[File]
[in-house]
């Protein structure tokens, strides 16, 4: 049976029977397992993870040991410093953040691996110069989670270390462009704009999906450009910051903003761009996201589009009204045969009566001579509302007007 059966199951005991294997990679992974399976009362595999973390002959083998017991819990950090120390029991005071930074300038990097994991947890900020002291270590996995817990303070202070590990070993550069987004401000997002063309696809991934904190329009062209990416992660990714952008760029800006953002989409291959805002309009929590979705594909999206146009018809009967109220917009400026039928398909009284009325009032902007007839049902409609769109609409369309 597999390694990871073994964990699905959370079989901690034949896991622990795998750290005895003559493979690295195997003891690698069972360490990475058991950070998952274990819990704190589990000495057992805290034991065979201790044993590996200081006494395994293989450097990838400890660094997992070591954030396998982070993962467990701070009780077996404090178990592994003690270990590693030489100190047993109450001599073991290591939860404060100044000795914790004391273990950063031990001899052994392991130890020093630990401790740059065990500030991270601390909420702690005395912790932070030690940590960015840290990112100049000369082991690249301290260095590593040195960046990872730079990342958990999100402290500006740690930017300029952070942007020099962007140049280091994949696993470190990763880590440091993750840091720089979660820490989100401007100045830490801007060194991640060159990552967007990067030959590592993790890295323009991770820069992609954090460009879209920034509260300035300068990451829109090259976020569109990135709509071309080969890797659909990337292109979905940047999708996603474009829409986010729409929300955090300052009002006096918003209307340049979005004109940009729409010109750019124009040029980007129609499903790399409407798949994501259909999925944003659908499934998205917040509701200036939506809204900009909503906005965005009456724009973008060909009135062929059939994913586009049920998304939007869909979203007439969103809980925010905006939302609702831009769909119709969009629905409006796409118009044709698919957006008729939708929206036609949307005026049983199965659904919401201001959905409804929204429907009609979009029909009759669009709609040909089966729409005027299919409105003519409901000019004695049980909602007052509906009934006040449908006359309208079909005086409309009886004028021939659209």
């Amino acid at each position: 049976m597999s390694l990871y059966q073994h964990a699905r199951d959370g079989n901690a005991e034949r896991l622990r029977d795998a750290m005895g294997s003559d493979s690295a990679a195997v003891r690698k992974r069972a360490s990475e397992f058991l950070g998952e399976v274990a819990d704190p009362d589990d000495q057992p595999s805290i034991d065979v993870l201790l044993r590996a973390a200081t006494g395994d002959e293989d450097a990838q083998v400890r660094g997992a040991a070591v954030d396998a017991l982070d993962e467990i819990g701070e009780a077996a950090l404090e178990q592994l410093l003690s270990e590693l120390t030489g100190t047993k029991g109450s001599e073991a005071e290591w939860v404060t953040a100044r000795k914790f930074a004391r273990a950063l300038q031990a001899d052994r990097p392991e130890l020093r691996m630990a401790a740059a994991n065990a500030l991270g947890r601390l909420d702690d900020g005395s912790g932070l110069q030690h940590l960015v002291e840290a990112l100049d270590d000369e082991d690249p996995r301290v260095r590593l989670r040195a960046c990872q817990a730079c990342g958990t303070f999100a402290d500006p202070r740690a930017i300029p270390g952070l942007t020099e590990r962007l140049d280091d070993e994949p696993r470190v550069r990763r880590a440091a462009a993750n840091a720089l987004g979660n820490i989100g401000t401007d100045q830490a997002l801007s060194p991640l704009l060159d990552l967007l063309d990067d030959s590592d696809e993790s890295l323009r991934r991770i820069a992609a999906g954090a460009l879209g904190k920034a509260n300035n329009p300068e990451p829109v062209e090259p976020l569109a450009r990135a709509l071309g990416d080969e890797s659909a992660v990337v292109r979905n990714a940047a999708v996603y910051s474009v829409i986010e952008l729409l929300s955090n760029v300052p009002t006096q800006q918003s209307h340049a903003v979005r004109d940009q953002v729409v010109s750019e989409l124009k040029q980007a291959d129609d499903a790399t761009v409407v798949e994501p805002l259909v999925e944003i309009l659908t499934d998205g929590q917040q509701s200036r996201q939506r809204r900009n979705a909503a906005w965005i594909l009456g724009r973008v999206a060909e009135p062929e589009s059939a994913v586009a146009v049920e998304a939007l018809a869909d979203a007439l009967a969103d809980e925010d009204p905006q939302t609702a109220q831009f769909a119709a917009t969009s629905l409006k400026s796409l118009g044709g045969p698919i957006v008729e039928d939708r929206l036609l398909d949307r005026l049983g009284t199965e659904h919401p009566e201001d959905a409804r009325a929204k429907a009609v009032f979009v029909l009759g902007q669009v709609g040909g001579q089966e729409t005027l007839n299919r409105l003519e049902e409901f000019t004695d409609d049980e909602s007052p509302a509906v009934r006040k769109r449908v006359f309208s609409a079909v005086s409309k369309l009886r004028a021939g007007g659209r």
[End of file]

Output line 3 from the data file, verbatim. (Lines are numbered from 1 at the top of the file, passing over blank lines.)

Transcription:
């Amino acid at each position: 049976m597999s390694l990871y059966q073994h964990a699905r199951d959370g079989n901690a005991e034949r896991l622990r029977d795998a750290m005895g294997s003559d493979s690295a990679a195997v003891r690698k992974r069972a360490s990475e397992f058991l950070g998952e399976v274990a819990d704190p009362d589990d000495q057992p595999s805290i034991d065979v993870l201790l044993r590996a973390a200081t006494g395994d002959e293989d450097a990838q083998v400890r660094g997992a040991a070591v954030d396998a017991l982070d993962e467990i819990g701070e009780a077996a950090l404090e178990q592994l410093l003690s270990e590693l120390t030489g100190t047993k029991g109450s001599e073991a005071e290591w939860v404060t953040a100044r000795k914790f930074a004391r273990a950063l300038q031990a001899d052994r990097p392991e130890l020093r691996m630990a401790a740059a994991n065990a500030l991270g947890r601390l909420d702690d900020g005395s912790g932070l110069q030690h940590l960015v002291e840290a990112l100049d270590d000369e082991d690249p996995r301290v260095r590593l989670r040195a960046c990872q817990a730079c990342g958990t303070f999100a402290d500006p202070r740690a930017i300029p270390g952070l942007t020099e590990r962007l140049d280091d070993e994949p696993r470190v550069r990763r880590a440091a462009a993750n840091a720089l987004g979660n820490i989100g401000t401007d100045q830490a997002l801007s060194p991640l704009l060159d990552l967007l063309d990067d030959s590592d696809e993790s890295l323009r991934r991770i820069a992609a999906g954090a460009l879209g904190k920034a509260n300035n329009p300068e990451p829109v062209e090259p976020l569109a450009r990135a709509l071309g990416d080969e890797s659909a992660v990337v292109r979905n990714a940047a999708v996603y910051s474009v829409i986010e952008l729409l929300s955090n760029v300052p009002t006096q800006q918003s209307h340049a903003v979005r004109d940009q953002v729409v010109s750019e989409l124009k040029q980007a291959d129609d499903a790399t761009v409407v798949e994501p805002l259909v999925e944003i309009l659908t499934d998205g929590q917040q509701s200036r996201q939506r809204r900009n979705a909503a906005w965005i594909l009456g724009r973008v999206a060909e009135p062929e589009s059939a994913v586009a146009v049920e998304a939007l018809a869909d979203a007439l009967a969103d809980e925010d009204p905006q939302t609702a109220q831009f769909a119709a917009t969009s629905l409006k400026s796409l118009g044709g045969p698919i957006v008729e039928d939708r929206l036609l398909d949307r005026l049983g009284t199965e659904h919401p009566e201001d959905a409804r009325a929204k429907a009609v009032f979009v029909l009759g902007q669009v709609g040909g001579q089966e729409t005027l007839n299919r409105l003519e049902e409901f000019t004695d409609d049980e909602s007052p509302a509906v009934r006040k769109r449908v006359f309208s609409a079909v005086s409309k369309l009886r004028a021939g007007g659209r």